5 Salary Mistakes You’re Making

If you’re fortunate enough to be making a regular income it’s important to factor particular decisions into your salary every day. From salary negotiations to your pension scheme, here are 5 mistakes to stop making with your salary.

  1. Not Doing Your Research

    If you decide to start looking for a new job it’s important to research what the market rate is currently. It is very easy to base your salary expectations on your personal preference however you could be selling yourself short or aiming too high. Do some research on salary statistics for the job role you are interested in and also find out how much it pays to have that position in a specific location. You may get more money if you take a job in central London instead of a job on the outskirts. Also, it may be worth doing research on the company and how long they have been in business and their current financial situation. This can give you a great idea of if there is scope to negotiate your salary.
  2. Not Asking For More Money At The Start

    A new job can be very exciting however it is very easy to forget to negotiate your salary or feel as if it is too early to be making requests. However, if you bring particular skills to a role that is in demand then negotiating is important. The only way to make your earning potential your reality is to believe that you are worthy of making such requests.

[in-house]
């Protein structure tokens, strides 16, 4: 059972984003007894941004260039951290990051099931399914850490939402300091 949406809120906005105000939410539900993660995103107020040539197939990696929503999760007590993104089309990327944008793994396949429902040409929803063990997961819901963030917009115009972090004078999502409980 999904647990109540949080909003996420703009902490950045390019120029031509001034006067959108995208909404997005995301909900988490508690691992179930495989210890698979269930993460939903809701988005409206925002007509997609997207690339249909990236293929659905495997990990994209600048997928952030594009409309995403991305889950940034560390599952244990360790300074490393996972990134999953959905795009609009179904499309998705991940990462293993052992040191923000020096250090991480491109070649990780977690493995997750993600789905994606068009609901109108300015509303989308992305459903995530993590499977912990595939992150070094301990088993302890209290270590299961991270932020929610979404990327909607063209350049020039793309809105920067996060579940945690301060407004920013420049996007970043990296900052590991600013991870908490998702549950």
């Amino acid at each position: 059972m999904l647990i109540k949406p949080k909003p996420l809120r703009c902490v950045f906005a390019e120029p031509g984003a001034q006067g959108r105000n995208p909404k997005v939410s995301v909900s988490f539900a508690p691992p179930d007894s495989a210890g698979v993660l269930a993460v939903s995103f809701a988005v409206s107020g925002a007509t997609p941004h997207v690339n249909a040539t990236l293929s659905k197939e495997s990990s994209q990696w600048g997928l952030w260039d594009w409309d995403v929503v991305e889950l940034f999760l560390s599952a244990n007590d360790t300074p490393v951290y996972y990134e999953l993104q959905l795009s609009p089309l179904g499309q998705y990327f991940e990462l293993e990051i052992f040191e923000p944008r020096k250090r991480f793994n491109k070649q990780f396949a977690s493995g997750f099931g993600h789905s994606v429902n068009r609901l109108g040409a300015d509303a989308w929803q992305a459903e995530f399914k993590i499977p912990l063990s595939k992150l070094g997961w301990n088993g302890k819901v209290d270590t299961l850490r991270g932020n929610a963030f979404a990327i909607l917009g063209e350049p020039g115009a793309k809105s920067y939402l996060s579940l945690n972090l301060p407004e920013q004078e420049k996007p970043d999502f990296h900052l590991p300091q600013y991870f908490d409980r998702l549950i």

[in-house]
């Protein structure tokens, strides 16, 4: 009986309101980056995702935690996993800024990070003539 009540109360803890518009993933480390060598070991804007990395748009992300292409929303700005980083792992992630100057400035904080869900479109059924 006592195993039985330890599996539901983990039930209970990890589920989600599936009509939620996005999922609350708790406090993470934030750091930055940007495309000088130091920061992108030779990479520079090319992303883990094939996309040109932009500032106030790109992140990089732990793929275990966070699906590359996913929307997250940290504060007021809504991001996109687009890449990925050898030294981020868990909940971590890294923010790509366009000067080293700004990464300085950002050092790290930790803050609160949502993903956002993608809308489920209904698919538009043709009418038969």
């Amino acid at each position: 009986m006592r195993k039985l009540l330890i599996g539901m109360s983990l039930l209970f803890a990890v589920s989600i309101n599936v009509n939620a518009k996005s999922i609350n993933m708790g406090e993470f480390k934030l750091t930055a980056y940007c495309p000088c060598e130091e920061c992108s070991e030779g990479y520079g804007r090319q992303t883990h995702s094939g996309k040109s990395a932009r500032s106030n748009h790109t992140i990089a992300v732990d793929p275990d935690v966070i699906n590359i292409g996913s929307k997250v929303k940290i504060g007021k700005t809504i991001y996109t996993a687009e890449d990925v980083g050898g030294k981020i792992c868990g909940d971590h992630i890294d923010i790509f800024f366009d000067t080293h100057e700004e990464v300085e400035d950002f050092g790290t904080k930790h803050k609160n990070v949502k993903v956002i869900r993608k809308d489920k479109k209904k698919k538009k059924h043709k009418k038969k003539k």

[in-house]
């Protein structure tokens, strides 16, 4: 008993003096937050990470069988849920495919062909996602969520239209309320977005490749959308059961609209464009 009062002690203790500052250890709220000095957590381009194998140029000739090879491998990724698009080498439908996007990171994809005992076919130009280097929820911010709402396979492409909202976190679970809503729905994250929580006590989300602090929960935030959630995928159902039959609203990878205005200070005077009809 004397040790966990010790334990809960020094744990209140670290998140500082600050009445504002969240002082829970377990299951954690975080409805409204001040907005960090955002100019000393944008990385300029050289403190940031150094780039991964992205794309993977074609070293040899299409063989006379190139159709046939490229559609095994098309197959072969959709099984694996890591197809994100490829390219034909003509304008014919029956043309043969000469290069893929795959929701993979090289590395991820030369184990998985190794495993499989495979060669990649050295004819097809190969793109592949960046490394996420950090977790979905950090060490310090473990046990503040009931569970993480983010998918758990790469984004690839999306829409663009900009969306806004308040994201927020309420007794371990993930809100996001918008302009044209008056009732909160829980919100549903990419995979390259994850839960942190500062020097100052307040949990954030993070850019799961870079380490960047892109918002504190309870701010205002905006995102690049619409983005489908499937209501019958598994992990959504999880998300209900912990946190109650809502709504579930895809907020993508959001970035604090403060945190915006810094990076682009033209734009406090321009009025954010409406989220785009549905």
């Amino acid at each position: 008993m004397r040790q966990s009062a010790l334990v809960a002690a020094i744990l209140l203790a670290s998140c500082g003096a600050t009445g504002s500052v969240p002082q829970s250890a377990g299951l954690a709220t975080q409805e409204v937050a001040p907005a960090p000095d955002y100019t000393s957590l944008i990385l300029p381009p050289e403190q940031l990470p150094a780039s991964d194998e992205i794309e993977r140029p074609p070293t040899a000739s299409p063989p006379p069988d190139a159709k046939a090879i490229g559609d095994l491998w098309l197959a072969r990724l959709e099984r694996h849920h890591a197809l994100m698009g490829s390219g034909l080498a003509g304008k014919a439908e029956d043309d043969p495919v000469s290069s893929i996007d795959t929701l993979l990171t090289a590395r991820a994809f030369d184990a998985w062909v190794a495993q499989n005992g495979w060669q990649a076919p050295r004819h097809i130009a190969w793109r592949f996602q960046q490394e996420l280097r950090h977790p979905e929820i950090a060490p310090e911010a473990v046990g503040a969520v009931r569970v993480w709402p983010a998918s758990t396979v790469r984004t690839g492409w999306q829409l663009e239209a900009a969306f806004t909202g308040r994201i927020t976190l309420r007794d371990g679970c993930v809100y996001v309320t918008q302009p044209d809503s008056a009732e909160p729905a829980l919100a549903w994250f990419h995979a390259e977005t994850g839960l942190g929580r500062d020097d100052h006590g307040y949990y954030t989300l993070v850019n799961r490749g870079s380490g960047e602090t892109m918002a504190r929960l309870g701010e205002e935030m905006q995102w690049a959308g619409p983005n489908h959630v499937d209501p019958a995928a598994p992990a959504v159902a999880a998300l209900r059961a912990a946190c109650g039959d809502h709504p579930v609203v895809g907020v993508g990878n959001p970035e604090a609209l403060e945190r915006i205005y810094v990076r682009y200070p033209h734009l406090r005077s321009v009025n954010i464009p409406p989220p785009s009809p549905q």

The best way to approach asking for more money initially may be to show evidence of the facts. Apart from the qualifications and experience you hold, it is important to show your selling skills. The beginning of a new role is the time to demonstrate that you have more skills than what is required. If the notion of requesting money makes you nervous, be sure to write down what you’re going to say and practice the conversation you’re going to have in advance while thinking of any questions that may come up in the process. Being prepared just shows the hiring manager that you’ve done your homework.

  3. Not Joining Your Pension Scheme

    You may not see the point of a pension scheme when you are young, however, it’s vital to think of your circumstances and wealth in the long run. When starting a new job, the easiest option is to agree into automatic enrolment as opposed to saying no as a way to keep more of your money. The biggest benefit of being part of a pension scheme is that the contributions are tax efficient meaning that pension money is taken from your salary before tax is deducted. Some employers also amplify the value of your pension by adding to it so it’s definitely worth thinking about speaking to your HR department if you haven’t already.

  4. Not Saving For A Rainy Day

    It’s one thing to save for a house or to save for a big holiday but it’s another thing to take out of those savings because an unfortunate event has occurred. The best way to prepare for a rainy day is to discipline yourself enough to put away a minimum of 5% per month so you know that when the unexpected happens, you already have a cushion of money available. There is only so many times we can be annoyed at an impromptu expense before we accept that a rainy day fund is needed.

  5. Non-monetary Perks

    Whilst all the other factors are important, there are some ways you can get more for your salary without being paid more. Asking for a few additional days paid holiday if a salary increase is rejected may not seem like a big deal to your boss but may make a real difference to you and your leisure time. Request to work on particular projects or even create new projects so that when it’s time for you to talk performance review you may be in a position to talk about receiving a bonus.

This post was written by Bola.

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